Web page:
Turkish President Recep Tayyip Erdogan ruled out giving up a Russian missile system to improve relations with the US on Thursday.
During a visit to the White House on Thursday, Mr Erdogan cited Turkey's reliance on Russian gas supplies and income from its tourists as he ruled out scrapping the S-400 missile-defense system, saying his country wants to be friends with both Moscow and Washington.
US President Donald Trump on Wednesday urged Erdogan to walk away from the purchase of the S-400 systems, but was rebuffed.
“We can’t ruin our relations with Russia. There is a strategic relationship over the natural gas. Do we have a chance to ignore the Turkish Stream gas project? They say ‘you are right but roll tractors over the S-400s.’ We said it is not possible to do such a thing.”
Ankara and Washington had been at loggerheads over Turkey's decision to buy the Russian S400 missile system, which the US says is incompatible with NATO defences, of which both the US and Turkey are members.
The United States expelled Turkey from the F-35 fighter jet programme over its purchase of the Russian air defense system, whose parts began arriving in Turkey in July, but the Trump administration has so far fallen short of imposing sanctions, even though the US Congress voted for them.
The US Defence Department has cancelled F-35 fighter jet deliveries to Ankara in July but the Trump administration has delayed further penalties required by Congress.
“We can’t dump S-400s and go for Patriots," Mr Erdogan told reporters.
"I want both America and Russia be my friends...The way to overcome differences of views is to remain in a healthy dialogue based on correct information. We will continue our work in this without interruption.”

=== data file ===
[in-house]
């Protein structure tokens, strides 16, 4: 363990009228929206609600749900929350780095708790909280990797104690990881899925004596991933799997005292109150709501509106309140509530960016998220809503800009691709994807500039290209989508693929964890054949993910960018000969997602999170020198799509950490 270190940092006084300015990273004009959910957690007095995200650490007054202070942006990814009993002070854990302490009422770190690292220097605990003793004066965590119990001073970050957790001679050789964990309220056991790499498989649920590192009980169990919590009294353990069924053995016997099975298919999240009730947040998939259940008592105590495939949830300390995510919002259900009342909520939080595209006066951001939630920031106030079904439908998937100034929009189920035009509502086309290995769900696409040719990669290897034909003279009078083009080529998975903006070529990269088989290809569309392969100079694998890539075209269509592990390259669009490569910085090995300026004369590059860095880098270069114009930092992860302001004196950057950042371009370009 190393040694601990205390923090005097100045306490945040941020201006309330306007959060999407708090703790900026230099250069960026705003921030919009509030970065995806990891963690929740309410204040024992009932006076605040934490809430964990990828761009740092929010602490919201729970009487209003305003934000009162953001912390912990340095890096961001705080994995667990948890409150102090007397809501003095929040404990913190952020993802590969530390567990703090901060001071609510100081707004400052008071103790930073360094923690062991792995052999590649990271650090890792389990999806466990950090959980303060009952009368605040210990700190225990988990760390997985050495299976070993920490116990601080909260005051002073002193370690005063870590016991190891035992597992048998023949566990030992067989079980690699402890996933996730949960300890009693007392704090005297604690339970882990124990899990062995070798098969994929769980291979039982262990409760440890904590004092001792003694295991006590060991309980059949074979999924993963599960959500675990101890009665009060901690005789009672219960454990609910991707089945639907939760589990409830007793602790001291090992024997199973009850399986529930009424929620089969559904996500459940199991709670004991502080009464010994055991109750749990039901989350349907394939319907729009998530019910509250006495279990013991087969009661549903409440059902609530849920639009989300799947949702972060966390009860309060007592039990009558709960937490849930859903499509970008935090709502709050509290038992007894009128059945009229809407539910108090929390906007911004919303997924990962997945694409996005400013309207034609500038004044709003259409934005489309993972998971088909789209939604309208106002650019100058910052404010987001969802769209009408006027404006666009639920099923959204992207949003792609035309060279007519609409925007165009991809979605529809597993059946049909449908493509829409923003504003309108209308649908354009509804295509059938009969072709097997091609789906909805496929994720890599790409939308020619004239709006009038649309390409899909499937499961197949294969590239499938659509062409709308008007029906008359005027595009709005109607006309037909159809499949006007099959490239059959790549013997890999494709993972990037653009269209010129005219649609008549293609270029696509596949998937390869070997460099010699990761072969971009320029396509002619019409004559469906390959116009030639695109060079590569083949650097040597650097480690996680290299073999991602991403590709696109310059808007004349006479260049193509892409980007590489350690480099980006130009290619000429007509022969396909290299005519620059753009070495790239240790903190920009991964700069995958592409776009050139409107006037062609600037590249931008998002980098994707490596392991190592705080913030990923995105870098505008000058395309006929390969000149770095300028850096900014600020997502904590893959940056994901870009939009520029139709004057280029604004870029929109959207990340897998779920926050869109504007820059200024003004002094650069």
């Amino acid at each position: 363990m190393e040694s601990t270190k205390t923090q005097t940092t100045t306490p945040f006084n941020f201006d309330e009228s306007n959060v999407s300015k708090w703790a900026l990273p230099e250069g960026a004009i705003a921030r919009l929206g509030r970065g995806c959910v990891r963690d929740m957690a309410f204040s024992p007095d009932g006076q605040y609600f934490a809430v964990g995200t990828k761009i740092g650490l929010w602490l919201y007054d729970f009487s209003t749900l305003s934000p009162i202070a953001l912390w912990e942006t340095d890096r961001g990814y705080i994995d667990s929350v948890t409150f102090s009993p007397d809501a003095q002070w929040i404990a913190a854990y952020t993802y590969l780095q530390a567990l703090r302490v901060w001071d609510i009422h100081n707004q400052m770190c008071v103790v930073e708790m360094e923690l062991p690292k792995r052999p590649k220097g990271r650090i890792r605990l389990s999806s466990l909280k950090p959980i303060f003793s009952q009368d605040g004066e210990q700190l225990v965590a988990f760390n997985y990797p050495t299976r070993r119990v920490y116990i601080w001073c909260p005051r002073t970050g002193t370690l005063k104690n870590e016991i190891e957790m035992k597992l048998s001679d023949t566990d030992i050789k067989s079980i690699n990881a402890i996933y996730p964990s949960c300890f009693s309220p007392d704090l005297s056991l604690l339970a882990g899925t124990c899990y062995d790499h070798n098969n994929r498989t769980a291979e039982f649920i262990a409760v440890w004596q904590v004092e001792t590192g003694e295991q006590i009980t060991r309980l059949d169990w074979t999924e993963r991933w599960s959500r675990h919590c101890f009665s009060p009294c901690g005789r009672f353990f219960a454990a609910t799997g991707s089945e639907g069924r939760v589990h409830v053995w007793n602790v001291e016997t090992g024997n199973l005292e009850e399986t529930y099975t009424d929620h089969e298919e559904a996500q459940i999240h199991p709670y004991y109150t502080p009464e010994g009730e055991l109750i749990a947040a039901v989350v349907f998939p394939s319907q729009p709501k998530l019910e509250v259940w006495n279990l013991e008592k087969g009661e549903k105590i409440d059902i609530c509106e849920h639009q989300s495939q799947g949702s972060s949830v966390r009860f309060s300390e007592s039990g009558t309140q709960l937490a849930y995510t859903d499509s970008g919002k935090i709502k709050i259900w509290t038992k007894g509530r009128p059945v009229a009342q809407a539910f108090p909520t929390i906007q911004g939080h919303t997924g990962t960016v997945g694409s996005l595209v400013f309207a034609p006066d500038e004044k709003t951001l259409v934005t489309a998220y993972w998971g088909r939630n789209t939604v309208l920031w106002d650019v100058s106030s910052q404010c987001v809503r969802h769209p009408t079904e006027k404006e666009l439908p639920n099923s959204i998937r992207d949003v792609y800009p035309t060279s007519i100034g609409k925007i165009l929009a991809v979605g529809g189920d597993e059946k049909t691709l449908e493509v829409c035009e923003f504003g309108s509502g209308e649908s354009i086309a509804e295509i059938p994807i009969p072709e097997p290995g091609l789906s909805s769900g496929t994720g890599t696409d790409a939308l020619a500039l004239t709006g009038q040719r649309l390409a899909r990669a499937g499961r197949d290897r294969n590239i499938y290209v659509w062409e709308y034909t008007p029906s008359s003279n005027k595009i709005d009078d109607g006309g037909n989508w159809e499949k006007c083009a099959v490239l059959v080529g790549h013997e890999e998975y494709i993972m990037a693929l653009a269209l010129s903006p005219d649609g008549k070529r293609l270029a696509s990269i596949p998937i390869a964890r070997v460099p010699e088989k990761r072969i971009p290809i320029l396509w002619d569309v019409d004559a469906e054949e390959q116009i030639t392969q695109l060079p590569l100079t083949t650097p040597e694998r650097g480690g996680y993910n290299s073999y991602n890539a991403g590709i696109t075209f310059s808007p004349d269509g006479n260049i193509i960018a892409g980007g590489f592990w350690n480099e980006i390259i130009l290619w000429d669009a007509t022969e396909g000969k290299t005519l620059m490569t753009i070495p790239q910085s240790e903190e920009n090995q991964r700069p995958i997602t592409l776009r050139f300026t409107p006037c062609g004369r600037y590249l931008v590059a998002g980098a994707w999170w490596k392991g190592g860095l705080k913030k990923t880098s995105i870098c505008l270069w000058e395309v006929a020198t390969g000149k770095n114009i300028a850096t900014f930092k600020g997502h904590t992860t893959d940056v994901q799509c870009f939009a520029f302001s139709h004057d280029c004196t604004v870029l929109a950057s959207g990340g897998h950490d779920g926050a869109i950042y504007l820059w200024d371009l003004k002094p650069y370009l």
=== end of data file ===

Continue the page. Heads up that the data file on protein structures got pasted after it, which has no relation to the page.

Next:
Republican lawmakers alos pushed Mr Erdogan on his choice of missile system on Thursday.
Texas Senator Ted Cruz told Mr Erdogan that US lawmakers have two main concerns. One is the S-400 air defense system that Turkey bought from Moscow and the second is stopping Turkey from going after the Kurds.
Florida Senator Rick Scott said he wants to see Turkey moving closer to the US and not Russia.
Trump described a meeting between the two leaders on Thursday as "wonderful" but both leaders fell short of explaining in concrete terms how they would overcome the mounting differences they have on numerous issues.
Dozens of Kurds and their supporters waved Kurdish and American flags outside the White House to protest Mr Trump’s meeting with the Turkish leader.
Protesters gathered in Lafayette Park, across the street from the White House, and chanted slogans demanding that Turkey-backed forces withdraw from northern Syria.
Turkey launched an offensive south into neighboring Syria early last month to battle Kurdish forces allied with the United States in the fight against Islamic State militants.
Mr Erdogan sees Kurdish forces in Syria as an extension of a separatist Kurdish group that’s been fighting inside Turkey since the 1980s.